Skip to content

When You Are Engulfed in Flames

July 10, 2008

It’s late, and I haven’t got much to say, but it’s been five days since I posted, and that’s just no good.

I can say that we’re getting a puppy, who will be named Pilot after a character on Farscape. And other than that…I’m just starting to get the hang of this post-graduate life, feel as though I’ve found my equilibrium again. Granted, I’m not working 9 to 5 hours, and still living back at home so that it feels more like summer vacation than the rest of my life, but I’m relatively grounded.

Weeks ago, before I left for Boston, I bought When You Are Engulfed in Flames by David Sedaris. I’m not very good at keeping track of new releases by my favorite authors, I don’t refresh their publishers’ websites every day, and I think I like it that way, because then when I stumble across a new book, it’s a pleasant surprise, rather than the agonizing anticipation that comes from knowing the release date months in advance.

Though I had planned to keep it for the plane ride, I caved and started reading it right away. I stopped at the last story, “The Smoking Section,” since it was very long, and I wanted to savor it. Thank goodness I didn’t take it on the plane, or it would have gone the way of the other books I ordered off the internet. I love David Sedaris. I was very lucky to be in Riverside when he came to do a talk and signing at UCR. He signed my copy of Me Talk Pretty One Day, “We’ll always have Hogwarts,” after noticing the SPEW button on my bag and asking me what I’d be doing for the release of Book 7.

At that particular reading, he read a story that I fell in love with. I went home and searched for it online without any success. He said it was a New Yorker piece, but there was no sign of it. It wasn’t in any of his books. (Curiously, an abbreviated version of the story is on the New Yorker website, but the full version is so much better.)

So when this new collection came out, I had my fingers crossed. Only problem was, I couldn’t remember the title of the story (which might explain why I had trouble finding it online.) Fortunately, “Keeping Up” is the second story in the new book – unfortunately, David Sedaris was in Los Angeles when I was in Boston, and vice versa. C’est la vie. The story was almost as good as I remembered it – all of his stories are better when he reads them, which is why I love his audiobooks.

Anyway, I finally got around to finishing up “The Smoking Section” tonight so I could type up this impromptu little book review. The more I learn about ‘creative nonfiction,’ the more I analyze his work. Where I used to be simply entertained by his humor, now I can’t help wondering, ‘How much of this actually happened?’ He seems to live a very absurd life, and yet, somehow, I believe that David Sedaris is just a very absurd person. What continues to amaze me, as I struggle to try it myself, is how effortless it seems for him to write these amazing anecdotes. He has what I like to think of as a ‘jelly donut’ method: taking one event, and wrapping it around another. Book-ending it, I suppose.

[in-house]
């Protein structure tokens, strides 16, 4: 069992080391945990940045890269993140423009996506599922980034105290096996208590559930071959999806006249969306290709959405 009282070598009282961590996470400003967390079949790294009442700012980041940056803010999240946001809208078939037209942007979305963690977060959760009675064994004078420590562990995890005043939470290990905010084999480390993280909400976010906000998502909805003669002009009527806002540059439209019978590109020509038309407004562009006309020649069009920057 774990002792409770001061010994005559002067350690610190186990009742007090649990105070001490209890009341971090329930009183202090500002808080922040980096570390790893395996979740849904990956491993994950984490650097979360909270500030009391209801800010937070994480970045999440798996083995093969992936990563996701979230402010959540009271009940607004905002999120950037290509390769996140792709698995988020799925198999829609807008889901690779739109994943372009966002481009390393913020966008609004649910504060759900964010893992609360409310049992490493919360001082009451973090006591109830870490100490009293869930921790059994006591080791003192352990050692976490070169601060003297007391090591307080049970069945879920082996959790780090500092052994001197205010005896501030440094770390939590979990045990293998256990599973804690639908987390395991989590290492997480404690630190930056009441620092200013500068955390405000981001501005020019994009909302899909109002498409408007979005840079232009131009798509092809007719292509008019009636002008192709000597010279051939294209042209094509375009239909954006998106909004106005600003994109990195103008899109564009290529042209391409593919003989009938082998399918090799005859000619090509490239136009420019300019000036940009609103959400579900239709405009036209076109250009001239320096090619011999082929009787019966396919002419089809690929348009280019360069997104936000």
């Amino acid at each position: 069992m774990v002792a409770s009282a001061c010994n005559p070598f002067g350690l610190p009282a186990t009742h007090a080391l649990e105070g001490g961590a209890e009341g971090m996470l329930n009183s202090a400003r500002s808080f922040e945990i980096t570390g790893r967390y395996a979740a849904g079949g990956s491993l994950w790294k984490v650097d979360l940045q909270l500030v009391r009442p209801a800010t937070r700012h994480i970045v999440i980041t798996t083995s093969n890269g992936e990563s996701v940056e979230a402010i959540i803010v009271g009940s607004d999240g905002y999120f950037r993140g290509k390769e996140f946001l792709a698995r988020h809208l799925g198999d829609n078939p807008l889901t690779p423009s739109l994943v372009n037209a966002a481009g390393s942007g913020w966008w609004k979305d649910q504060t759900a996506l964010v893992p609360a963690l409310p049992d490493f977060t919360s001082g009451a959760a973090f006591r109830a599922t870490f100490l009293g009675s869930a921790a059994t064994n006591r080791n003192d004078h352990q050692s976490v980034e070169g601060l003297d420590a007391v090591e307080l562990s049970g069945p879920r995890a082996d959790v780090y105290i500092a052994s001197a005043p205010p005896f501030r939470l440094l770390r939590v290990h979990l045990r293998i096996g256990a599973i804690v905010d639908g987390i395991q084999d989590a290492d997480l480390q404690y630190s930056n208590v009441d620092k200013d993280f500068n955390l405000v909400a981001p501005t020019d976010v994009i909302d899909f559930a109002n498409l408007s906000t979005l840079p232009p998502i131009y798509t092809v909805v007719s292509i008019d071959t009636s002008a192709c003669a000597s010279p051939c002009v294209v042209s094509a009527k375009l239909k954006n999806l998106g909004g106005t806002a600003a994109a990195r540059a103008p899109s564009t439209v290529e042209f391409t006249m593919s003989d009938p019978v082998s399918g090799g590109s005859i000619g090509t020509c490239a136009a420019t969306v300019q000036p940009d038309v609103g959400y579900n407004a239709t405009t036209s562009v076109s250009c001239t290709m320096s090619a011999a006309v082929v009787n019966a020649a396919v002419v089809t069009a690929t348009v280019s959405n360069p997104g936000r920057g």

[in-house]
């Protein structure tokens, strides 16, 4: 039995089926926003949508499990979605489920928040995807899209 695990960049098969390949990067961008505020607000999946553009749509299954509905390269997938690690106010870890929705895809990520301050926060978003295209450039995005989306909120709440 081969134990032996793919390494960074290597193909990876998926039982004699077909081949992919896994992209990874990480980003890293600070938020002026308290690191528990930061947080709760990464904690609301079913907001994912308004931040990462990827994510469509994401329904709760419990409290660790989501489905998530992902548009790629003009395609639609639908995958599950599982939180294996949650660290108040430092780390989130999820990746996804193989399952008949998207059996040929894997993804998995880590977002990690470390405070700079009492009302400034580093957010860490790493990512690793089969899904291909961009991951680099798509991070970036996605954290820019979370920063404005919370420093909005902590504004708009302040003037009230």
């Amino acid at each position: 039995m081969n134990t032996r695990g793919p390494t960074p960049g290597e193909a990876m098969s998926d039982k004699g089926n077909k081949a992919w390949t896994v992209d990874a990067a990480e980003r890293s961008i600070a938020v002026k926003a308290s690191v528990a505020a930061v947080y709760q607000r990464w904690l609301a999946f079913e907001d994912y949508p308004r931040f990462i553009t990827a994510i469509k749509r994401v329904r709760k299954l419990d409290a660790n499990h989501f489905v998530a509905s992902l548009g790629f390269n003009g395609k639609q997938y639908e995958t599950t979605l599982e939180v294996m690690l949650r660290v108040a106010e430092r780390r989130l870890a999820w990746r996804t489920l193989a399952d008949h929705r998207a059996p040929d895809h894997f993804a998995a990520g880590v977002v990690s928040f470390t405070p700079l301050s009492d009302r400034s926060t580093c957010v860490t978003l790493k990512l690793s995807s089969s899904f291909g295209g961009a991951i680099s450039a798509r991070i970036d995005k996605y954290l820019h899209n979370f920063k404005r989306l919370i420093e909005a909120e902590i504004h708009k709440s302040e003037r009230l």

In the case of “Keeping Up,” the main story would be about his boyfriend Hugh’s apparent attempts to ditch him when they’re on vacation, but he ties it into the tale of his search for dingoes, as well as eavesdropping on conversations had by tourists on his street in Paris. My favorite part (aside from the reaction to finally seeing a dingo) would probably be the end, where it turns into an If You Give a Mouse a Cookie-esque lesson. The whole piece seems so effortless, where I’m sure it’s not. I can’t help envying that.

What I admire most about David Sedaris is how honest he is about himself. And I don’t mean that in the sense that every single word he writes is carved in stone, but that he doesn’t try to paint himself in a flattering light. In fact, sometimes it seems like he does the opposite. I wish I had that kind of bravery. Take it all, the good, the bad, and the ugly. I’m working on it.

In every short story or essay collection there’s one or two that stand out, and aside from “Keeping Up,” I’ll probably remember “Aerial” the best, if only because of my bird phobia, and the idea of being bombarded by birds at every window, until all the windows are blocked by faces of seventies rock musicians or terrorists just haunts me.

Quote of the Day:

“Most of Hugh’s and my travel arguments have to do with pace. I’m a fast walker, but he has longer legs and likes to maintain a good twenty foot lead. To the casual observer, he would appear to be running from me, darting around corners, intentionally trying to lose himself.” – David Sedaris, author When You Are Engulfed in Flames

Link of the Day: Various stories by David Sedaris on NPR

Advertisements
No comments yet

Leave a Reply

Fill in your details below or click an icon to log in:

WordPress.com Logo

You are commenting using your WordPress.com account. Log Out / Change )

Twitter picture

You are commenting using your Twitter account. Log Out / Change )

Facebook photo

You are commenting using your Facebook account. Log Out / Change )

Google+ photo

You are commenting using your Google+ account. Log Out / Change )

Connecting to %s

%d bloggers like this: